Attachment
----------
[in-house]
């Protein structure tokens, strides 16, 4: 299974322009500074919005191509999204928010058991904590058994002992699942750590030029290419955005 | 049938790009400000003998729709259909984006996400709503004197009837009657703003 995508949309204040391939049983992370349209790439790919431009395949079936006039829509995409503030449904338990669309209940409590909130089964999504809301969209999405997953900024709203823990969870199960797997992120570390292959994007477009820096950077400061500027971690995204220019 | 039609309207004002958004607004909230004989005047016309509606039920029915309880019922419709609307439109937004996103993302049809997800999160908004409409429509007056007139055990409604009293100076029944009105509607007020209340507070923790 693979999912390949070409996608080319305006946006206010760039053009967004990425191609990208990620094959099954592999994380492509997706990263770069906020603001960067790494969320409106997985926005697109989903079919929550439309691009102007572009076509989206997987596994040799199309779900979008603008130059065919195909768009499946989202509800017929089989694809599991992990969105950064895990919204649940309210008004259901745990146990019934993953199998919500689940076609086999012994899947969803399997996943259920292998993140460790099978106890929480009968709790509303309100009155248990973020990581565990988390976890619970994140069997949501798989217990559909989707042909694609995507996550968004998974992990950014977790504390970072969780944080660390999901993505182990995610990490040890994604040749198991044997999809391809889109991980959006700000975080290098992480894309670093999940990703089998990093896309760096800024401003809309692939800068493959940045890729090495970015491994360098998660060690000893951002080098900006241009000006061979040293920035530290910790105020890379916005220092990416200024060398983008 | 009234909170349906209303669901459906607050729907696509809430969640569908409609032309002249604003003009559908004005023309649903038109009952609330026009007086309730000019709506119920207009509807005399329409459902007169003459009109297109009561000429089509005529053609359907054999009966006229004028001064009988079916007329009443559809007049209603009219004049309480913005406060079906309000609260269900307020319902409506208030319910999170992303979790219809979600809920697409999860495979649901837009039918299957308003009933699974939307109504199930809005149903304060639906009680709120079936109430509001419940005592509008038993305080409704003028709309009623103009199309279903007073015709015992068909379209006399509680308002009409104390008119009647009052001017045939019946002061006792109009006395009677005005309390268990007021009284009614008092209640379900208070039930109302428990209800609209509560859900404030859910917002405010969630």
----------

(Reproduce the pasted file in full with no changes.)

[in-house]
């Protein structure tokens, strides 16, 4: 299974322009500074919005191509999204928010058991904590058994002992699942750590030029290419955005 | 049938790009400000003998729709259909984006996400709503004197009837009657703003 995508949309204040391939049983992370349209790439790919431009395949079936006039829509995409503030449904338990669309209940409590909130089964999504809301969209999405997953900024709203823990969870199960797997992120570390292959994007477009820096950077400061500027971690995204220019 | 039609309207004002958004607004909230004989005047016309509606039920029915309880019922419709609307439109937004996103993302049809997800999160908004409409429509007056007139055990409604009293100076029944009105509607007020209340507070923790 693979999912390949070409996608080319305006946006206010760039053009967004990425191609990208990620094959099954592999994380492509997706990263770069906020603001960067790494969320409106997985926005697109989903079919929550439309691009102007572009076509989206997987596994040799199309779900979008603008130059065919195909768009499946989202509800017929089989694809599991992990969105950064895990919204649940309210008004259901745990146990019934993953199998919500689940076609086999012994899947969803399997996943259920292998993140460790099978106890929480009968709790509303309100009155248990973020990581565990988390976890619970994140069997949501798989217990559909989707042909694609995507996550968004998974992990950014977790504390970072969780944080660390999901993505182990995610990490040890994604040749198991044997999809391809889109991980959006700000975080290098992480894309670093999940990703089998990093896309760096800024401003809309692939800068493959940045890729090495970015491994360098998660060690000893951002080098900006241009000006061979040293920035530290910790105020890379916005220092990416200024060398983008 | 009234909170349906209303669901459906607050729907696509809430969640569908409609032309002249604003003009559908004005023309649903038109009952609330026009007086309730000019709506119920207009509807005399329409459902007169003459009109297109009561000429089509005529053609359907054999009966006229004028001064009988079916007329009443559809007049209603009219004049309480913005406060079906309000609260269900307020319902409506208030319910999170992303979790219809979600809920697409999860495979649901837009039918299957308003009933699974939307109504199930809005149903304060639906009680709120079936109430509001419940005592509008038993305080409704003028709309009623103009199309279903007073015709015992068909379209006399509680308002009409104390008119009647009052001017045939019946002061006792109009006395009677005005309390268990007021009284009614008092209640379900208070039930109302428990209800609209509560859900404030859910917002405010969630």